Lilliam Moro’s story
Special to the Times | 2/20/2014, 9 a.m.
Lilliam Moro, 67, believes God was guiding her when she titled her latest poetry book Obra Poética Casi Completa, or an “Incomplete Book of Poetry.” She felt in her heart that she wasn’t quite done writing poems.
In August 2013, 10 days after presenting her book at an event, the Cuban poet suffered a massive heart attack that left her in a coma for a month.
“I had gone out that day, and I started feeling nauseous so I returned home,” she said. “I then started vomiting. I was also feeling weak and disoriented and decided to call 911.”
Lilliam – who was diabetic, a smoker and had both high blood pressure and high cholesterol, – was immediately rushed to Jackson Memorial Hospital. “It’s a true miracle that she’s alive,” said Cesar Mendoza, M.D., medical director of cardiology at Jackson Memorial. “After her arrival at the emergency room, Lilliam went into cardiac arrest 27 times before we opened her artery,” Dr. Mendoza said.
Throughout his career as a cardiologist, Dr. Mendoza has never resuscitated a patient as many times as he did Lilliam.
To treat her, Dr. Mendoza performed a minimally invasive procedure to implant a left ventricular device called “Impella.”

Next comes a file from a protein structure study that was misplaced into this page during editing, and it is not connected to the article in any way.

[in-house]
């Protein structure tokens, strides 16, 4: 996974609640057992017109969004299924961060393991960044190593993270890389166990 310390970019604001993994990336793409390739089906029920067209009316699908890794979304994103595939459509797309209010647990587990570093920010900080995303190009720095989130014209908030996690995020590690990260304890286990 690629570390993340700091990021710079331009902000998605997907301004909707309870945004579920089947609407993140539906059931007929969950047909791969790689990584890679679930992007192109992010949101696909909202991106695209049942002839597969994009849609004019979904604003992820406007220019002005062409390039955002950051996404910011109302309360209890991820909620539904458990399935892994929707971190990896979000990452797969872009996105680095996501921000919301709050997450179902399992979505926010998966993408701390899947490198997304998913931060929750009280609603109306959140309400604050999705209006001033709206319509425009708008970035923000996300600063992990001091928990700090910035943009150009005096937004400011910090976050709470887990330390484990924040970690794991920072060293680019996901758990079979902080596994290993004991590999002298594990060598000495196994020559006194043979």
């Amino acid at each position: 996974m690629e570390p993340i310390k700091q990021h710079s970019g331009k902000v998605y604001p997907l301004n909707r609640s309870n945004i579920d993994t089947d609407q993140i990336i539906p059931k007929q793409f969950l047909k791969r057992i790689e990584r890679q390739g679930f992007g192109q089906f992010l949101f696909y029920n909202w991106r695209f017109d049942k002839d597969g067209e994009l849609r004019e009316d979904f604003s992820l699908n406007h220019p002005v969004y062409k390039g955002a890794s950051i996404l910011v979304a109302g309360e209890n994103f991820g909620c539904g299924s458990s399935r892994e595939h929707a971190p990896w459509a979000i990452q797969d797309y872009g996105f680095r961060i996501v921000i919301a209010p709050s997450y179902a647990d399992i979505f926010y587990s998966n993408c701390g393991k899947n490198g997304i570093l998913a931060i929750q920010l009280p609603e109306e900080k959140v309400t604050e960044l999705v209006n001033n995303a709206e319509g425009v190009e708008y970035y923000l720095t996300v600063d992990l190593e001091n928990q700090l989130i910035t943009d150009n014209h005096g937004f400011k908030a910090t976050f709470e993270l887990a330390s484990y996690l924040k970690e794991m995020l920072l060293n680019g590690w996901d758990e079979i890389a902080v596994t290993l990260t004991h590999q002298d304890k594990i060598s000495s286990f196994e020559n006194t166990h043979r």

The device is so small that it can be inserted into the patient’s heart through a small catheter. A tiny puncture is made in the artery of the leg and the device is passed through until it reaches the heart.
“This device helps Lilliam’s heart pump oxygen-rich blood through her body,” he said.
Lilliam had the odds stacked against her, yet she survived the massive heart attack.
Dr. Mendoza says women should educate themselves about heart disease, which can be deadly.
“Women in general should take heart disease seriously and know the risk factors,” Dr. Mendoza said.
“There are a lot of lifestyle changes you can make to reduce those risks, including exercising, maintaining a healthy weight, quitting smoking and eating a diet that is low in saturated fat, cholesterol and salt.”
Lilliam has been greatly rewarded after learning a hard lesson from her previously unhealthy lifestyle and is now following her doctor’s advice. Her health and quality of life have improved tremendously.
“I’m so grateful to be alive. There’s a reason I didn’t die,” said Lilliam, who is currently working on a sequel to her poetry book.
She says she is forever grateful to Dr. Mendoza for saving her life.
“I consider him and the rest of the cardiology staff at Jackson my angels.”